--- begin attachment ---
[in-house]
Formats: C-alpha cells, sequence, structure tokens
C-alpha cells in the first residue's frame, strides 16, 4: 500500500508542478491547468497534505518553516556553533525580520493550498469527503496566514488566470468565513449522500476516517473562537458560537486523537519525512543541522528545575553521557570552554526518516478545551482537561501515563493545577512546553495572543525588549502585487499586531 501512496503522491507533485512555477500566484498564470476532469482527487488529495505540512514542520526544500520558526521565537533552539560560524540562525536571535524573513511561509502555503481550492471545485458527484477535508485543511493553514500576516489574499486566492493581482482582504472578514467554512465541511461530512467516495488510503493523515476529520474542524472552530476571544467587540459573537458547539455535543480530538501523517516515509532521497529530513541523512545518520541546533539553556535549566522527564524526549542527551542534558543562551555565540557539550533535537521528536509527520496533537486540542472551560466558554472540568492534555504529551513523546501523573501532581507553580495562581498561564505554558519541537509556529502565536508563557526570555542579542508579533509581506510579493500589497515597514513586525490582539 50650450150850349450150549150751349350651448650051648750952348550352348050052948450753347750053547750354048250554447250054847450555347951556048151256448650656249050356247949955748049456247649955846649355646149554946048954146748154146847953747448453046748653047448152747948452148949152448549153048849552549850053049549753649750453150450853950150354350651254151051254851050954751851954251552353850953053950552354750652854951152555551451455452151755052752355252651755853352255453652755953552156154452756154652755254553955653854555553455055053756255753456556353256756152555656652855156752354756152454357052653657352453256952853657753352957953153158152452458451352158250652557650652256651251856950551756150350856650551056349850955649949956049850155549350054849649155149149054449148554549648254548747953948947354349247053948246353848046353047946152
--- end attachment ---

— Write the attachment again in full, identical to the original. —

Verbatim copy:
[in-house]
Formats: C-alpha cells, sequence, structure tokens
C-alpha cells in the first residue's frame, strides 16, 4: 500500500508542478491547468497534505518553516556553533525580520493550498469527503496566514488566470468565513449522500476516517473562537458560537486523537519525512543541522528545575553521557570552554526518516478545551482537561501515563493545577512546553495572543525588549502585487499586531 501512496503522491507533485512555477500566484498564470476532469482527487488529495505540512514542520526544500520558526521565537533552539560560524540562525536571535524573513511561509502555503481550492471545485458527484477535508485543511493553514500576516489574499486566492493581482482582504472578514467554512465541511461530512467516495488510503493523515476529520474542524472552530476571544467587540459573537458547539455535543480530538501523517516515509532521497529530513541523512545518520541546533539553556535549566522527564524526549542527551542534558543562551555565540557539550533535537521528536509527520496533537486540542472551560466558554472540568492534555504529551513523546501523573501532581507553580495562581498561564505554558519541537509556529502565536508563557526570555542579542508579533509581506510579493500589497515597514513586525490582539 50650450150850349450150549150751349350651448650051648750952348550352348050052948450753347750053547750354048250554447250054847450555347951556048151256448650656249050356247949955748049456247649955846649355646149554946048954146748154146847953747448453046748653047448152747948452148949152448549153048849552549850053049549753649750453150450853950150354350651254151051254851050954751851954251552353850953053950552354750652854951152555551451455452151755052752355252651755853352255453652755953552156154452756154652755254553955653854555553455055053756255753456556353256756152555656652855156752354756152454357052653657352453256952853657753352957953153158152452458451352158250652557650652256651251856950551756150350856650551056349850955649949956049850155549350054849649155149149054449148554549648254548747953948947354349247053948246353848046353047946152